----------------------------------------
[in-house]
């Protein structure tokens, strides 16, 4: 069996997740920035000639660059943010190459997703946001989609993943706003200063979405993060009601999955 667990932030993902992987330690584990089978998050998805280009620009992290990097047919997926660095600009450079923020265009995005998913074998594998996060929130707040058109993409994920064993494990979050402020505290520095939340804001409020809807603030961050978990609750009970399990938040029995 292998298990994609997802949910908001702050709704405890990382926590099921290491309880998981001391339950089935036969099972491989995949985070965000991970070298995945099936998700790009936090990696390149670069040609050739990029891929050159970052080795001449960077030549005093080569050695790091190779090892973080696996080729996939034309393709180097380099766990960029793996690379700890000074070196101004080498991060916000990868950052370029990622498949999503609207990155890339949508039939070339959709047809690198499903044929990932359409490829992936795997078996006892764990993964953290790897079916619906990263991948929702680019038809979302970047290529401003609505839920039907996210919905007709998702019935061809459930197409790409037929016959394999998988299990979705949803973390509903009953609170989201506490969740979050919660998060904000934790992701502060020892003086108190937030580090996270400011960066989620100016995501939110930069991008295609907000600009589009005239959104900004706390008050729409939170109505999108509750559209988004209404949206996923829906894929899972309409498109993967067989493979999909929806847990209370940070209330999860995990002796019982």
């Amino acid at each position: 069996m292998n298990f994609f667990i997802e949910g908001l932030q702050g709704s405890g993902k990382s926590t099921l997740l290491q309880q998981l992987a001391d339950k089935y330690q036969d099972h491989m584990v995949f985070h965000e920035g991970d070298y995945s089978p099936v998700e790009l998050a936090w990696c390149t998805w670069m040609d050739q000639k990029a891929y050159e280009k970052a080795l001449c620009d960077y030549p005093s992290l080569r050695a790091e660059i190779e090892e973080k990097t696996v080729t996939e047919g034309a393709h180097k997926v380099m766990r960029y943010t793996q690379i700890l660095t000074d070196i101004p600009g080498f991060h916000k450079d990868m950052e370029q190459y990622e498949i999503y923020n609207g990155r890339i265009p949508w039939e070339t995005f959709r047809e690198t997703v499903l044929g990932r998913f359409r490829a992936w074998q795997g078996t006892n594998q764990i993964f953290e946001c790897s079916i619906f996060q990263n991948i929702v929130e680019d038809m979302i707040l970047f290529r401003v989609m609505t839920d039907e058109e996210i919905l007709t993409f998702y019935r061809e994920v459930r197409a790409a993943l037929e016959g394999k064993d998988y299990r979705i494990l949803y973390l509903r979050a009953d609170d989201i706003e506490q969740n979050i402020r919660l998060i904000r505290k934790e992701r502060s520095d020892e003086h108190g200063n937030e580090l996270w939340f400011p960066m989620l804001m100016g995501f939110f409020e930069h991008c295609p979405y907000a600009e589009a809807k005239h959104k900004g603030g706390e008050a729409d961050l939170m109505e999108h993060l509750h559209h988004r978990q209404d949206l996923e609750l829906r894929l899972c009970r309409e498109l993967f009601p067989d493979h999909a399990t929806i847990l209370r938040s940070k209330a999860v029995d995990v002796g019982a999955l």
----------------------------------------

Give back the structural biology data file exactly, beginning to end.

[in-house]
């Protein structure tokens, strides 16, 4: 069996997740920035000639660059943010190459997703946001989609993943706003200063979405993060009601999955 667990932030993902992987330690584990089978998050998805280009620009992290990097047919997926660095600009450079923020265009995005998913074998594998996060929130707040058109993409994920064993494990979050402020505290520095939340804001409020809807603030961050978990609750009970399990938040029995 292998298990994609997802949910908001702050709704405890990382926590099921290491309880998981001391339950089935036969099972491989995949985070965000991970070298995945099936998700790009936090990696390149670069040609050739990029891929050159970052080795001449960077030549005093080569050695790091190779090892973080696996080729996939034309393709180097380099766990960029793996690379700890000074070196101004080498991060916000990868950052370029990622498949999503609207990155890339949508039939070339959709047809690198499903044929990932359409490829992936795997078996006892764990993964953290790897079916619906990263991948929702680019038809979302970047290529401003609505839920039907996210919905007709998702019935061809459930197409790409037929016959394999998988299990979705949803973390509903009953609170989201506490969740979050919660998060904000934790992701502060020892003086108190937030580090996270400011960066989620100016995501939110930069991008295609907000600009589009005239959104900004706390008050729409939170109505999108509750559209988004209404949206996923829906894929899972309409498109993967067989493979999909929806847990209370940070209330999860995990002796019982």
């Amino acid at each position: 069996m292998n298990f994609f667990i997802e949910g908001l932030q702050g709704s405890g993902k990382s926590t099921l997740l290491q309880q998981l992987a001391d339950k089935y330690q036969d099972h491989m584990v995949f985070h965000e920035g991970d070298y995945s089978p099936v998700e790009l998050a936090w990696c390149t998805w670069m040609d050739q000639k990029a891929y050159e280009k970052a080795l001449c620009d960077y030549p005093s992290l080569r050695a790091e660059i190779e090892e973080k990097t696996v080729t996939e047919g034309a393709h180097k997926v380099m766990r960029y943010t793996q690379i700890l660095t000074d070196i101004p600009g080498f991060h916000k450079d990868m950052e370029q190459y990622e498949i999503y923020n609207g990155r890339i265009p949508w039939e070339t995005f959709r047809e690198t997703v499903l044929g990932r998913f359409r490829a992936w074998q795997g078996t006892n594998q764990i993964f953290e946001c790897s079916i619906f996060q990263n991948i929702v929130e680019d038809m979302i707040l970047f290529r401003v989609m609505t839920d039907e058109e996210i919905l007709t993409f998702y019935r061809e994920v459930r197409a790409a993943l037929e016959g394999k064993d998988y299990r979705i494990l949803y973390l509903r979050a009953d609170d989201i706003e506490q969740n979050i402020r919660l998060i904000r505290k934790e992701r502060s520095d020892e003086h108190g200063n937030e580090l996270w939340f400011p960066m989620l804001m100016g995501f939110f409020e930069h991008c295609p979405y907000a600009e589009a809807k005239h959104k900004g603030g706390e008050a729409d961050l939170m109505e999108h993060l509750h559209h988004r978990q209404d949206l996923e609750l829906r894929l899972c009970r309409e498109l993967f009601p067989d493979h999909a399990t929806i847990l209370r938040s940070k209330a999860v029995d995990v002796g019982a999955l």